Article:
It’s too early to use defensive statistics with any degree of certainty, but even the eye test shows the Cubs to be elite defenders at the important positions, particularly shortstop (Russell), right field (Heyward), and third base (Kris Bryant).

The Cubs’ success isn’t exactly surprising. The club rode five consecutive fifth-place finishes into some high draft picks and that talent is starting to establish itself in the majors. Whether it was fans, writers, or Vegas oddsmakers, the Cubs were preseason darlings.

Kyle Hendricks starts for the Cubs opposite the Nationals’ Joe Ross at Wrigley Field tonight at 8:05 PM EDT.

The rest of Thursday’s action…

Detroit Tigers (Michael Fulmer) @ Cleveland Indians (Trevor Bauer), 6:10 PM EDT

New York Yankees (Masahiro Tanaka) @ Baltimore Orioles (Kevin Gausman), 7:05 PM EDT

Texas Rangers (Derek Holland) @ Toronto Blue Jays (J.A. Happ), 7:07 PM EDT

Arizona Diamondbacks (Robbie Ray) @ Miami Marlins (Adam Conley), 7:10 PM EDT

Milwaukee Brewers (Chase Anderson) @ Cincinnati Reds (Alfredo Simon), 7:10 PM EDT

Boston Red Sox (Henry Owens) @ Chicago White Sox (Erik Johnson), 8:10 PM EDT

Seattle Mariners (Wade Miley) @ Houston Astros (Chris Devenski), 8:10 PM EDT

New York Mets (Jacob deGrom) @ San Diego Padres (Colin Rea), 10:10 PM EDT

Colorado Rockies (Chris Rusin) @ San Francisco Giants (Matt Cain), 10:15 PM EDT

The Phillies are seeing to it that their minor leaguers eat well

Crop of vegetables. Potatoes, tomatoes, peppers, eggplant and other vegetables.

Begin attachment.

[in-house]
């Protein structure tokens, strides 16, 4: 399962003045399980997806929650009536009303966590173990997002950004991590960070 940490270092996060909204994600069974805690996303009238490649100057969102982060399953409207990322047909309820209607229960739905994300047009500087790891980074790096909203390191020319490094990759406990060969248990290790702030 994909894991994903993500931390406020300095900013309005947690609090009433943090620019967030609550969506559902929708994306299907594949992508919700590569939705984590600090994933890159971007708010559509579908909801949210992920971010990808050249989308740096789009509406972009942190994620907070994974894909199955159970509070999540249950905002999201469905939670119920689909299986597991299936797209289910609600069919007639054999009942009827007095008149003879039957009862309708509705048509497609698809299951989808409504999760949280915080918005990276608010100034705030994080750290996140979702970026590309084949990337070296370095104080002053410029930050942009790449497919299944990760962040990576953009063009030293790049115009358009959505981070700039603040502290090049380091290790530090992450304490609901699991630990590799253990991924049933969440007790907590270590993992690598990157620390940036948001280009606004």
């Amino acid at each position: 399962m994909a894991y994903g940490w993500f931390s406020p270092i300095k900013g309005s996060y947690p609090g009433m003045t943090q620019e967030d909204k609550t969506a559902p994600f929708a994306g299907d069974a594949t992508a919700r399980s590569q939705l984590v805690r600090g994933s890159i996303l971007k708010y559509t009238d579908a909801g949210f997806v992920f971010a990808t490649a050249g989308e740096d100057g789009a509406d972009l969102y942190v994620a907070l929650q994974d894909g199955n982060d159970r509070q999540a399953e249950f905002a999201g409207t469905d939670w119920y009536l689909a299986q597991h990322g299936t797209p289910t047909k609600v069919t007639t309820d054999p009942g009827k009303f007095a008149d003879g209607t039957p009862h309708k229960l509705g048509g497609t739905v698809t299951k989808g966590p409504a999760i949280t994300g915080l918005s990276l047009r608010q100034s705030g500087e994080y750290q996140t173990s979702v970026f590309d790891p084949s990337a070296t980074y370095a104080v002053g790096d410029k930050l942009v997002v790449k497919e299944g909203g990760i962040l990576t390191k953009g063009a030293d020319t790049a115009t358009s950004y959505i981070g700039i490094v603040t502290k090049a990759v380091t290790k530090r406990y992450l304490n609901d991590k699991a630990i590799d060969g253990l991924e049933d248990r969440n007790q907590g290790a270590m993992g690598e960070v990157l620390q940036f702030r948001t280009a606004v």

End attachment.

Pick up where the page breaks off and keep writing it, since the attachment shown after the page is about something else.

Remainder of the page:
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For years we’ve talked about how odd it is that baseball teams are in the extraordinarily competitive business of developing highly-trained athletes yet, for whatever reason, it pays minor leaguers virtually nothing and all but forces them to subsist on junk food and other cheap options.

As Matt Gelb of the Philadelphia Inquirer reports, however, the Phillies are changing that. Indeed, they’re plowing serious money into nutritious food options for their minor league players:

The Phillies are teaching their minor leaguers how to play baseball, so why not teach them how to eat well, too?

“We want them to not have to worry about anything other than baseball,” assistant general manager Ned Rice said. “When they’re playing for the Phillies, they’ll have that stuff taken care of for them.”

 

That this is a news story — and it is a good and novel one — is kind of sad in some ways. How teams haven’t been on board with this approach for decades is beyond me.

Tracking baseball’s “Naturals”

The Natural
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Rob Neyer has a great column in today’s New York Times in which he tracks the real life players who, at one time or another, were dubbed “The Natural.” A la Roy Hobbs in the book and movie of the same name.

There are some that a lot of people probably remember: Jeff Francoeur and Ken Griffey, Jr. as “The Natural” come to mind easily. There are some who I don’t ever recall being called “The Natural” but were, apparently, like Terry Pendelton and Karim Garcia. There are also some whose stories were far odder and far more tragic than any version of Hobbs’ tale (oh man, a Toe Nash sighting!). Then there’s Rick Ankiel, whose path may be the closest one to Hobbs’ of them all, at least broadly speaking.